Johnny is KindaProud that he was brave enough to ask for help, as talking has helped him onto his recovery journey

Trauma is experienced in many forms, and Johnny has discovered that talking rather than suppressing his own has been the key to setting him not only on the road to recovery, but feeling better in himself as he knows talking openly about his past is also helping others to speak out too… Here Johnny #Emerges Proud with his life story;

Johnny Gupta pic

My name is Johnny Gupta and I am 48 years old and based in Heywood, Greater Manchester. After watching ‘Slumdog Millionaire’ a few years back and recently watching ‘Lion’, I was inspired and thought maybe it’s time to tell my story.

For a few months now I have being feeling anxious and depressed but did nothing about it, my wife did say; “Go to the doctor’s and tell them how you are feeling”…but I was afraid as it’s not the norm….especially for men; there is no intention of me being sexist, as women talk more to each other.

A few weeks ago, I woke up and felt suicidal and I promised my family that if I ever felt like that I have to do something about it because my brother committed suicide and I have lost dear people to me who have also done that. So I took my wife’s advice and rang the doctor’s and told them how I was feeling; straight away an ambulance came and took me to hospital.

I was then seen by a lady from the RAID team who sat down with me and said what is wrong and she said that we are not judgemental but here to listen and help.

That’s when I just broke down and for 2 hours; I told her everything that was going on in my mind….and it brought out everything that I had suppressed in the past:-

1) I was physically, sexually, mentally abused when I was younger by many foster parents and older children from many children’s homes

2) The abnormal life with my family as a child and what we went through.

3) The pressure of society now and stress of work, finance, home, physique, family, future and other stuff.

After the time I spent with her I did feel a bit better as I TALKED to an outside person who knew nothing about me…

But what really helped me was the support and understanding from my wife, family from both our sides and my true friends as I opened up to them and TALKED and was not ashamed or embarrassed and what was overwhelming was the fact how they reacted to me….for which I will ALWAYS be grateful.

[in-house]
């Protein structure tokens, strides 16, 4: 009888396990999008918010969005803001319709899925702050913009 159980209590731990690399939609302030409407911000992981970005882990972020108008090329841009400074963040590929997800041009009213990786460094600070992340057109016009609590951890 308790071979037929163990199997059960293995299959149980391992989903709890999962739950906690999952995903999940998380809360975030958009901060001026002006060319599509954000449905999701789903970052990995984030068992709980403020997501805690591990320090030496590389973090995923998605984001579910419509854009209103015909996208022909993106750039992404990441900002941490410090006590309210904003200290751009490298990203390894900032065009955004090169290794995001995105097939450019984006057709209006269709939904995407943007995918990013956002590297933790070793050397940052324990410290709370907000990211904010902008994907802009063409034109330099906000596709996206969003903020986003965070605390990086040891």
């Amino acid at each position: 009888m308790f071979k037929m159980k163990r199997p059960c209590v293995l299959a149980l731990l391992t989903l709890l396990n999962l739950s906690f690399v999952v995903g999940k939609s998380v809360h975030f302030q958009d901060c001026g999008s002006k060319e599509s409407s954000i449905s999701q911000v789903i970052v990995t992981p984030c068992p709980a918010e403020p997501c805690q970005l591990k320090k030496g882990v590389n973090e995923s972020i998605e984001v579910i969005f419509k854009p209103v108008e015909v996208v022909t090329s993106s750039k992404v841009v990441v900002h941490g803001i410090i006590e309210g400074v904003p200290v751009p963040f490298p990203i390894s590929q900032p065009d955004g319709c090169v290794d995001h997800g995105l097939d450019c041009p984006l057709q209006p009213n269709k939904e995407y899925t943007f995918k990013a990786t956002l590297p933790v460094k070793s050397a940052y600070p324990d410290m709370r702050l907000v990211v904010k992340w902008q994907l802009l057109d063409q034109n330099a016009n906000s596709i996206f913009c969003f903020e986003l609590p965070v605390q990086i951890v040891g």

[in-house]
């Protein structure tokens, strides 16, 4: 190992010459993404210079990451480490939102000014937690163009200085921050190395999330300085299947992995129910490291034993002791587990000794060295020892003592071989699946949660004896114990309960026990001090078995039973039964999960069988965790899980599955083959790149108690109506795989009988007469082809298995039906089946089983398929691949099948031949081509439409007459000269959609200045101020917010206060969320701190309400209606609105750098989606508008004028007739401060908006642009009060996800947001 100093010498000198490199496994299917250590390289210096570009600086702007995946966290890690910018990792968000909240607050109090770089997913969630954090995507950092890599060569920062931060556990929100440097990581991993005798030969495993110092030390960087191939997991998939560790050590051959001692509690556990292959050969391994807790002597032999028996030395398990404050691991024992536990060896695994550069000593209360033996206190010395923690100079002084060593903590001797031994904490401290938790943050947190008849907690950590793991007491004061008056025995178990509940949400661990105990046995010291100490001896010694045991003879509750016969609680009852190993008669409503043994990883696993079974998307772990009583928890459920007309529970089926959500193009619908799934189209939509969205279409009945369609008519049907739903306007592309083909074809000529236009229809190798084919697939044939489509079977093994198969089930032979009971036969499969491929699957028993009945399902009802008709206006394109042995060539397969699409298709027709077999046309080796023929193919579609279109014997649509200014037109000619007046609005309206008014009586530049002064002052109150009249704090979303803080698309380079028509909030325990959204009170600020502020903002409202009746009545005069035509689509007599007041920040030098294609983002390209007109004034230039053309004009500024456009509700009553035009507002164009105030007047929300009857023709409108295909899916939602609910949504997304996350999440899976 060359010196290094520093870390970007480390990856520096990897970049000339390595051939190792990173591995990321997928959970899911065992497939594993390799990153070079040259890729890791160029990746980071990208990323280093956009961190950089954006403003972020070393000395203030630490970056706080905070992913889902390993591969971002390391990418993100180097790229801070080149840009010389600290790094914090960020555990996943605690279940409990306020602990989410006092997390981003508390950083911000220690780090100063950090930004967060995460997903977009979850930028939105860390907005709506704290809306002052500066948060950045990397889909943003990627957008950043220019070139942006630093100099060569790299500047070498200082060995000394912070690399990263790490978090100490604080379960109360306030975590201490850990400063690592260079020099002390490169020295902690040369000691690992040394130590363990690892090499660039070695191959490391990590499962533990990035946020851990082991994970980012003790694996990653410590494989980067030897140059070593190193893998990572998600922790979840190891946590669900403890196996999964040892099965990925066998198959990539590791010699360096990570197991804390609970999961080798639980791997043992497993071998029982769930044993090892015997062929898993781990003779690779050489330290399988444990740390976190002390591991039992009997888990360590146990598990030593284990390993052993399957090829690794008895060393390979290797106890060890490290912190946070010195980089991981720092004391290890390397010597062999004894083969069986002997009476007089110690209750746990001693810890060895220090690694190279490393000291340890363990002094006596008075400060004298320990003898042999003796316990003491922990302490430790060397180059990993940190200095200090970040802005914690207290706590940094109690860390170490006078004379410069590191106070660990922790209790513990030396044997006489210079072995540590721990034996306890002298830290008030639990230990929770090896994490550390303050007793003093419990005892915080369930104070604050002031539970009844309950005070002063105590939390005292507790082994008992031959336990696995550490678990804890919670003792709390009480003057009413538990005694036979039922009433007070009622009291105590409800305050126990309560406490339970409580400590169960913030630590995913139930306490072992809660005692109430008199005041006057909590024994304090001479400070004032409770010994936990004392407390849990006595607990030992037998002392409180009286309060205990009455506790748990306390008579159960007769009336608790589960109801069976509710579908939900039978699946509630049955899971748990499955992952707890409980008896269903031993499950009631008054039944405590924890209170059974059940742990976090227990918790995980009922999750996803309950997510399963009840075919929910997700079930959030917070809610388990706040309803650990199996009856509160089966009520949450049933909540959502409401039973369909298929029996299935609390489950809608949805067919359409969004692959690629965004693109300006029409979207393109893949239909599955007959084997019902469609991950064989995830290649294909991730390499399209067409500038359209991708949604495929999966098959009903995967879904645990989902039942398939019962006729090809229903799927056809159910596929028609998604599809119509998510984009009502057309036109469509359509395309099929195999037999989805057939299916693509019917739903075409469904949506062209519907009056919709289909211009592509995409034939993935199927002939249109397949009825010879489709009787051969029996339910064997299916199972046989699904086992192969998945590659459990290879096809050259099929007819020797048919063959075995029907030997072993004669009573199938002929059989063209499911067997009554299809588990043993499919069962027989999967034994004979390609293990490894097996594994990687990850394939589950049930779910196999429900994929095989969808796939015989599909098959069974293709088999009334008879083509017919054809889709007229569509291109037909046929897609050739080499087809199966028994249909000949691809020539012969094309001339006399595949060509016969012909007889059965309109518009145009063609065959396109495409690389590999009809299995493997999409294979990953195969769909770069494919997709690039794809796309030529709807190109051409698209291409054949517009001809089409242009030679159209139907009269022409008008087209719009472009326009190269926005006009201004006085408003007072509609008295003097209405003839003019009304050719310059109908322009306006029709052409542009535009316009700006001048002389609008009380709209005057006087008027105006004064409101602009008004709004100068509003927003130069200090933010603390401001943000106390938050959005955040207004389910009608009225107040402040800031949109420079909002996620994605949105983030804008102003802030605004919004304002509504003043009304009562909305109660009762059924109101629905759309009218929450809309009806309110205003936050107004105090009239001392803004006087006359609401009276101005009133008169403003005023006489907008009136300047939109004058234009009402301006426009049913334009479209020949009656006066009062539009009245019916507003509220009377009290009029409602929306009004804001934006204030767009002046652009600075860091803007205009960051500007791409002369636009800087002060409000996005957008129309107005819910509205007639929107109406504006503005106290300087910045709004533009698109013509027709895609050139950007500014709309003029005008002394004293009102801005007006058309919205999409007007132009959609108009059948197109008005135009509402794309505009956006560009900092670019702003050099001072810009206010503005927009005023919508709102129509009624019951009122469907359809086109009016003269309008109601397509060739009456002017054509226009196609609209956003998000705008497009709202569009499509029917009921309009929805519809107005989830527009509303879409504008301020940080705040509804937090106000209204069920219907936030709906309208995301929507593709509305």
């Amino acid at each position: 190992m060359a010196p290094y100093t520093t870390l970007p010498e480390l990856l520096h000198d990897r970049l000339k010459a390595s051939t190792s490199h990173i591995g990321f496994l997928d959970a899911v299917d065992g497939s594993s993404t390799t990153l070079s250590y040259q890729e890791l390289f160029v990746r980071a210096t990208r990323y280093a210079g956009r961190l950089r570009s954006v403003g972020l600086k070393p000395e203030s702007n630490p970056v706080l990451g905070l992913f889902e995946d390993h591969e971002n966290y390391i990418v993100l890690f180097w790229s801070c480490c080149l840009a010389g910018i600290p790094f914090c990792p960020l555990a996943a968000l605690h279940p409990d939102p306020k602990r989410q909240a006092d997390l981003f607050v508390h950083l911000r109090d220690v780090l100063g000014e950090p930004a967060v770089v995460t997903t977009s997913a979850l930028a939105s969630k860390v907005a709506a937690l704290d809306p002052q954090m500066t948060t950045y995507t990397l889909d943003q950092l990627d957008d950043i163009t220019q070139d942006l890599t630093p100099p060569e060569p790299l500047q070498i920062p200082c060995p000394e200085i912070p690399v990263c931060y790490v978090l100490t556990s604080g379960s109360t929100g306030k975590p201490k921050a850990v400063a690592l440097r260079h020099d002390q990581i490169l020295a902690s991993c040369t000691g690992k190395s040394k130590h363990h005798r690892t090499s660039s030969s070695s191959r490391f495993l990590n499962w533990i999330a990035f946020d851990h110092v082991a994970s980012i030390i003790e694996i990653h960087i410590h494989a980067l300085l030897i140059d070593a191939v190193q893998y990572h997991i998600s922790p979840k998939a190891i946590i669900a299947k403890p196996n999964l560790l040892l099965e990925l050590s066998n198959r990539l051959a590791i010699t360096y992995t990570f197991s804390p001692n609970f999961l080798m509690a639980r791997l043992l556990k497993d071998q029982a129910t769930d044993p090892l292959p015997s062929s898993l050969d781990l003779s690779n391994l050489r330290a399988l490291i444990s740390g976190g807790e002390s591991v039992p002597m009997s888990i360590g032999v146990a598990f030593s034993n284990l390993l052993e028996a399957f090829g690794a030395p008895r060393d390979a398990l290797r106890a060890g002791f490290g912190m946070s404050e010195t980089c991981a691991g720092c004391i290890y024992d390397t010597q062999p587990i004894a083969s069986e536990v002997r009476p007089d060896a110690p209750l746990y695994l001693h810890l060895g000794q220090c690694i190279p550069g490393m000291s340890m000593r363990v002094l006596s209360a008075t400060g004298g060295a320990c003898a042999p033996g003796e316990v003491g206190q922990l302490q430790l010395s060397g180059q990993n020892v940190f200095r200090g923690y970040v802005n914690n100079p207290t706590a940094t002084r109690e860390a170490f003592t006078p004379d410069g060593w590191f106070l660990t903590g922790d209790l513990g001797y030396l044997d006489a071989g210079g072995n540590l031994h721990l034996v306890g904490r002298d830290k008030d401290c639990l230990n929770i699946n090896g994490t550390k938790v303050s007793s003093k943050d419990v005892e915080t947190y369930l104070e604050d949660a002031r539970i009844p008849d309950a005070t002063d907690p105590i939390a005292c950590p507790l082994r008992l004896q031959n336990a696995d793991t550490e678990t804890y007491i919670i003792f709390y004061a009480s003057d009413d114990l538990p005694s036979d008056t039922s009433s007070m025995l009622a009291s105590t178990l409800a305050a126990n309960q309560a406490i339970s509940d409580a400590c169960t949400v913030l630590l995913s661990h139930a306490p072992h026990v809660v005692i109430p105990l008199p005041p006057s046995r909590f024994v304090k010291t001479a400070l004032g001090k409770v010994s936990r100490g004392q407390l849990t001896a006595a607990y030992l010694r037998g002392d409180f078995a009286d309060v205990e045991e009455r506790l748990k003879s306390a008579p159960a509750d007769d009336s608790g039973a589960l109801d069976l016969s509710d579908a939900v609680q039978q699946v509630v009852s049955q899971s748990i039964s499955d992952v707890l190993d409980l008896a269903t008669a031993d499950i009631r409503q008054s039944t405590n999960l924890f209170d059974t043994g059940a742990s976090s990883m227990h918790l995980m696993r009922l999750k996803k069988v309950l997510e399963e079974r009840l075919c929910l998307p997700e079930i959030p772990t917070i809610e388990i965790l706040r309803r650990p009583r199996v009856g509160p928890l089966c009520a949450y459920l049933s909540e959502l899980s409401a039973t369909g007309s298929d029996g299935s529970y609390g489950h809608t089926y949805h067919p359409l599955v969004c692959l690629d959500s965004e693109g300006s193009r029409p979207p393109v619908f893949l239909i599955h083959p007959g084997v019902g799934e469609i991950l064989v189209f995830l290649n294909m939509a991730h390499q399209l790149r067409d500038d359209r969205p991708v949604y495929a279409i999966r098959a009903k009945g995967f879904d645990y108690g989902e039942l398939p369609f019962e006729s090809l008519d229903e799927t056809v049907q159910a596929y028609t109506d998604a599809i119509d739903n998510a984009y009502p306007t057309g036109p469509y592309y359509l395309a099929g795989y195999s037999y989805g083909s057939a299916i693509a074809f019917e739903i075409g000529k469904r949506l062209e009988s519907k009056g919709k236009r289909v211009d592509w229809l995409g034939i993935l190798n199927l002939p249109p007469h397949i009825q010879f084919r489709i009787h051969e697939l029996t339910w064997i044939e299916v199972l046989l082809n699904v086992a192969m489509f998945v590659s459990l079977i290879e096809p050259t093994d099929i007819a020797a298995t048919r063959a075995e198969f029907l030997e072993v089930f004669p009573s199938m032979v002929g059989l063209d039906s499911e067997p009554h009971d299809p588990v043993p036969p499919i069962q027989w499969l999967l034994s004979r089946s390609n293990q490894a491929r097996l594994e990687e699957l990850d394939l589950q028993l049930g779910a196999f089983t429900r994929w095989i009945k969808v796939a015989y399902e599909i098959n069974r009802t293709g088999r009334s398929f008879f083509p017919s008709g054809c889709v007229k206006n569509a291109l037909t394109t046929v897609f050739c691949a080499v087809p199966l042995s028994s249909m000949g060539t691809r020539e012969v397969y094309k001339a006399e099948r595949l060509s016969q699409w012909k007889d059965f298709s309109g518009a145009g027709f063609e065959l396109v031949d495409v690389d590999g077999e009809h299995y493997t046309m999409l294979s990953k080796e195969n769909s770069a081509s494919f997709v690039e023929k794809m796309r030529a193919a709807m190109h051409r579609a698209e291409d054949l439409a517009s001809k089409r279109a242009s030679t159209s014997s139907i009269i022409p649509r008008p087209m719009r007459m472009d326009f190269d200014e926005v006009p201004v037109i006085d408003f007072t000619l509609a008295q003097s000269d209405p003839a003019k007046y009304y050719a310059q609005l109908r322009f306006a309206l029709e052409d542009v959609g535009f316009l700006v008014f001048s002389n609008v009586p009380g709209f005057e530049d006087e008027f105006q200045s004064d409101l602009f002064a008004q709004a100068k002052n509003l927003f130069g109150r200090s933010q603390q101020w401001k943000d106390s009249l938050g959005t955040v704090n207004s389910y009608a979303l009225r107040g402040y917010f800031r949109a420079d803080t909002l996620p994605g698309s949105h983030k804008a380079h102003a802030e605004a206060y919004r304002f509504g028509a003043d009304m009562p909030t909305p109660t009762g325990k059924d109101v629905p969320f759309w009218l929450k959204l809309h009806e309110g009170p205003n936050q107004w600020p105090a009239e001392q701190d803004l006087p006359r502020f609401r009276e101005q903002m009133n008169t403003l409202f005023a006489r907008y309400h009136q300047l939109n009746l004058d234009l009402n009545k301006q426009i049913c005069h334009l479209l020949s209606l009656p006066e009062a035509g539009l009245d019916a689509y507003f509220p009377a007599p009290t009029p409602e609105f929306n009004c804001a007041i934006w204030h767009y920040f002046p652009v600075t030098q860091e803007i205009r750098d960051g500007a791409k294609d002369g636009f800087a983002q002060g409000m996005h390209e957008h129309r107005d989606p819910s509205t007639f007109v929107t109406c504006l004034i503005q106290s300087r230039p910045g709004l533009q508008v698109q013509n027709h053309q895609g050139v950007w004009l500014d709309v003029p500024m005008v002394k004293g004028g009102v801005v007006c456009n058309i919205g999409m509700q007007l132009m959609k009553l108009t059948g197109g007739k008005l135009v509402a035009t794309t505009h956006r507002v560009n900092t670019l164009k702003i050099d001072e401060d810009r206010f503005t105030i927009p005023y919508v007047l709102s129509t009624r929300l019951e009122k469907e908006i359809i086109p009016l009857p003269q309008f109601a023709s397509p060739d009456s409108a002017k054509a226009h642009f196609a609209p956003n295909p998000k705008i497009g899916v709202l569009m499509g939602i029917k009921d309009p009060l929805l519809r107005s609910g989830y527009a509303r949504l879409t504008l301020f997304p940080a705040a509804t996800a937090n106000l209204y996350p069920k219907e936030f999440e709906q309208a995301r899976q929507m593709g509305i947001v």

Here is a synopsis of my life story:-

In 1965, my mother came to St.Albans, Hertfordshire, with her parents and siblings from Formia, Italy. In the same year my father came to the same area in England from a village called Chandrapur, Dharmanagar, North Tripura, India.

My mother was working in a café when my father and his friend came in and starting chatting to her. They began a relationship, my mother’s parents were not happy as my mother was Italian catholic and my father was Indian Hindu, but it did not stop them seeing each other.

In 1967, my sister Tania was born and in 1970, I was born.

In 1972, my father took all 3 of us to his village in India to live with his parents and siblings. We were there for 3 years and in that time 3 other siblings were born, 2 sisters and 1 brother, Rakhee, Onjon and Babe. It was very difficult for us as my mother was the first White woman to enter the village, there was no gas, electricity, toilets were outside and my mother had to cook on the floor. My mother took the Hindu religion to please my father and his parents, so she had to adapt to the culture and all the formalities that go with it. My parents had a very turbulent relationship in those 3 years.

In 1975, my father wanted to come back to England for work while his intention was to leave us with his parents but my mother disagreed. As my sister Babe was only 3 months old, my father and his parents decided to leave her with them as she was not well. My mother was not happy with this but had no choice, because she was not willing to stay in the village with us.

When we arrived in England, there were the four of us and my parents. My father then left us and went his own way, my mother had a nervous breakdown and put us in a taxi to where my father was staying, but they did not open the door, so the police were called and we ended up in social care.

For two years the four of us were moved from children’s homes to foster parents constantly. Finally, when my mother was better, she came and took my elder sister, Tania and myself back with her to my grandparent’s house. She was unable to take my sister Rakhee and my brother Onjon. They eventually got adopted by English parents who named them Diane and Richard, my mother was forced to sign the adoption papers.